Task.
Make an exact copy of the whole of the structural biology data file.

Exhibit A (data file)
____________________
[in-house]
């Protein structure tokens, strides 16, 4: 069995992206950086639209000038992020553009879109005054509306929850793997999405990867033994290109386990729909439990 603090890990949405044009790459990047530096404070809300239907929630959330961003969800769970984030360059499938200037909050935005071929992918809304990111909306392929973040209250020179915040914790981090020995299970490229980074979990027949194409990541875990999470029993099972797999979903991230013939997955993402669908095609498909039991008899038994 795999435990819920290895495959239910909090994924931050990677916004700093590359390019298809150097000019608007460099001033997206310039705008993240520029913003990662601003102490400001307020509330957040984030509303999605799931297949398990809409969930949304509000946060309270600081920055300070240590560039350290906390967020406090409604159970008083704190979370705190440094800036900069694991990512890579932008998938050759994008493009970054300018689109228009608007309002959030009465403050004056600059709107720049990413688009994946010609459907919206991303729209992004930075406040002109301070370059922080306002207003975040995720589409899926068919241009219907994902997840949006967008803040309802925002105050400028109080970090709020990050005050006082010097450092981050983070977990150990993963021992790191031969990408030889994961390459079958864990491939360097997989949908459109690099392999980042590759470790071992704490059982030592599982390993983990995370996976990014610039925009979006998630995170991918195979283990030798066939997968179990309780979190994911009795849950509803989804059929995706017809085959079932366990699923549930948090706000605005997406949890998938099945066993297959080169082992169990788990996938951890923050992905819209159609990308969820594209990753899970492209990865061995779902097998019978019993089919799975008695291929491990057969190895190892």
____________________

[in-house]
């Protein structure tokens, strides 16, 4: 069995992206950086639209000038992020553009879109005054509306929850793997999405990867033994290109386990729909439990 603090890990949405044009790459990047530096404070809300239907929630959330961003969800769970984030360059499938200037909050935005071929992918809304990111909306392929973040209250020179915040914790981090020995299970490229980074979990027949194409990541875990999470029993099972797999979903991230013939997955993402669908095609498909039991008899038994 795999435990819920290895495959239910909090994924931050990677916004700093590359390019298809150097000019608007460099001033997206310039705008993240520029913003990662601003102490400001307020509330957040984030509303999605799931297949398990809409969930949304509000946060309270600081920055300070240590560039350290906390967020406090409604159970008083704190979370705190440094800036900069694991990512890579932008998938050759994008493009970054300018689109228009608007309002959030009465403050004056600059709107720049990413688009994946010609459907919206991303729209992004930075406040002109301070370059922080306002207003975040995720589409899926068919241009219907994902997840949006967008803040309802925002105050400028109080970090709020990050005050006082010097450092981050983070977990150990993963021992790191031969990408030889994961390459079958864990491939360097997989949908459109690099392999980042590759470790071992704490059982030592599982390993983990995370996976990014610039925009979006998630995170991918195979283990030798066939997968179990309780979190994911009795849950509803989804059929995706017809085959079932366990699923549930948090706000605005997406949890998938099945066993297959080169082992169990788990996938951890923050992905819209159609990308969820594209990753899970492209990865061995779902097998019978019993089919799975008695291929491990057969190895190892």